A One-Armed Christmas

…means everything takes longer, everything is basic. Followers of this blog will know that all of the cancer surgeries and treatments have caused a rare but known side effect called radiation-induced brachial plexopathy. Basically, my right arm is paralyzed. I can no longer use my arm or hand or fingers.

And that doesn’t undo me. Oh, no. One-armed me is still me, only danglier. Slower. Pokier. Accidentally slappier . And this year, even with this new, unanticipated diagnosis, I’m hell-bent on making a heavenly, albeit klutzier, holiday. Laissez les bon temps roulez!

But how will I manage? How to set up the decor, the cuisine? Here’s the one-limbed plan:

  1. Let the tree standards sag. Yes, I said “sag,” and I am unashamed. (Skin and body parts are already there.) This year’s tree has fewer ornaments, fewer lights, and less perfect spacing. Silvery strings of faux pearls asymmetrically skim the branch tips in an uneven spiral ladder that, in past years, would have badgered my sense of organization into nighttime handwringing, but, lo, I have but five functioning digits this year, and this, dear reader, saves me. The stringed pearls and all the ornaments are uneven, atilt like drunken orbits, and I am, oddly, not unhappy to allow this unruly state of festive whimsy to take precedence over my need for faux-fir control. Let the ribbons reign askew, let the star steer south. All systems are jaggedly GO.

2. Packages shall remain in their original mail wrappers. Observe the box. Observe the plastic bag.(See photo below.) There will be no coiled ribbon adornments, no glittery paper sheen to enhance the gift itself. I am not yet able to use scissors with my left hand, and cutting and taping would require an ambidextrous choreography of such complication as to induce hysteria. I am somewhat sad about this. Otoh, it saves resources and paper. Boxes and plastic it shall be.

3. Vegetable chopping will be done by our teen and by my patient husband. From our teen I anticipate globally-circumnavigable eyerolls. She will likely take frequent breaks to scroll on her phone; I will gently urge her on to continue slicing the celery bits. But the mood shall remain lighthearted because beets, potatoes, beans and barley are a bounty to push back sadness. Like the oats and peas song, who knows how they grow?

4. I will remember what I can do. One arm is useless, the other has flourished. But two strong legs carry me to forests and trees and water. When I close my eyes, I can hear house finches and mourning doves singing the start of a day. Poems like this one, by Thomas Centolella, illuminate the ache, wonder and mystery of being here at all. And I can still read them. I can cackle and jump. I can plant and sautee garlic, hoard chocolate and recline. And food! One arm means an artfully poised wineglass during dinner. Let the singularity of my upper limbs not deprive me of a smooth cabernet, which I will gladly toast to this season. Glog, sugar cookies, rib roast and pie. A caress. One arm, ladies and gentlemen. The cat’s soft fur, a little spritz of perfume, a fistful of soil; cloudberry jam and a steering wheel in a car going who knows where. One arm, one arm, one arm can hold it all. Fist bump!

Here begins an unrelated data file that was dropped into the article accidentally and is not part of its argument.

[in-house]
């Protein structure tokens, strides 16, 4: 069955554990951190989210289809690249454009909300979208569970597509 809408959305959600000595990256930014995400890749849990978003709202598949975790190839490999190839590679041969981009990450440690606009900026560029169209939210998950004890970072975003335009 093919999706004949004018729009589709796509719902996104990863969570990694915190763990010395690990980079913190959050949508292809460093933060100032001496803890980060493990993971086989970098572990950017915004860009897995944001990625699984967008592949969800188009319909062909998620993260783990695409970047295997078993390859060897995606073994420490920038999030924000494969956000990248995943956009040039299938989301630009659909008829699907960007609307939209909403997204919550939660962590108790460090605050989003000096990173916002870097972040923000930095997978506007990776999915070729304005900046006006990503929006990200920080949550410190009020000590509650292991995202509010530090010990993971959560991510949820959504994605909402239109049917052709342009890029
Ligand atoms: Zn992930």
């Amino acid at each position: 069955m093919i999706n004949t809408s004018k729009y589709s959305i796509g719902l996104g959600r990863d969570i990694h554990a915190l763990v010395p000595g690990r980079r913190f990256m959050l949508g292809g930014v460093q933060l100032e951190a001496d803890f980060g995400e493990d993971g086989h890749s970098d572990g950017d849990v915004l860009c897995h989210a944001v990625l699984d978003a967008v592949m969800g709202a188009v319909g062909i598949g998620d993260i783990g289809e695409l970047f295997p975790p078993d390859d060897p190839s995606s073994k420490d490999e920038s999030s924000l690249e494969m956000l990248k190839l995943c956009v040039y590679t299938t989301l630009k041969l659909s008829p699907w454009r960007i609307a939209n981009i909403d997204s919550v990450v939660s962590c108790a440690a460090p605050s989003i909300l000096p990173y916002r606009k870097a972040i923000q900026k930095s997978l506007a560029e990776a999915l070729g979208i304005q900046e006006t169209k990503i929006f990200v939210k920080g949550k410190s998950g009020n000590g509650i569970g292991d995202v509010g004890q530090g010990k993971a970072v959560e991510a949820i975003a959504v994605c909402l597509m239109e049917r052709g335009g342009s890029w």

Thus the holiday goes. Everything will take longer and will be wobblier. Do not hand me the hot soup tureen. But look in our kitchen window and you’ll see the soft edges of steam from something warm, a dish probably held by two or three of us, ready to pass, season, or heartily eat.

Cheers.

This disheveled tree is a testament to lower standards.

You Gave Cancer Everything, and It’s Still Not Enough

I’m still alive.

And so grateful to be able to write those words.

I had scans in July and all the tumors are stable. No growth. Holding steady. Starboard as she goes.  Life has settled into a routine of chemo every three weeks, with one week of recovery and two weeks of near-normalcy. One week on, two off. This rhythm stabilizes my life and makes it easier to plan rest, meals, and activities.  It gives me hope.  And while I know I’ll be on chemotherapy forever, this chemical pace gives room for living and for life.

I am slowly learning how to accept the likely-permanent paralysis of my right arm.  It is a slow process. Dictation software helps, and my daughter and husband have rallied, too. But the magnitude of it – the utter uselessness of this limb now, the sudden, startling flopdowns when it’s unsupported, its fishlike swing and sway, its blankly numb detachment from the whole of my body’s honed, coordinated machinations, its sheer weight and cumbersome ostracism, a rogue gong, a flaying odd pendulum—is a continuous, displaced, awkward reminder of cancer treatment’s costs. What is the cost of living? What are you willing to pay?

 I think of Jane Hirshfield’s poem, “The Weighing.”

“The world asks of us

only the strength we have and we give it.

Then it asks more, and we give it.”

It is all we have, this sad giving. Reluctantly we open our fists, offer our veins, bare our heads, and display and platter our full selves for the reckonings of scan results. We hope for months, beg for years. We search online, query the doctors, roll over with the real and dream upheavals of this nightmarish, dazed half-life we plea to withstand. Oh we are a desperate chorus of endurers hoping to be whole.

And each day is one and one, the word  “more” a felt bead on a rosary we hope to hold.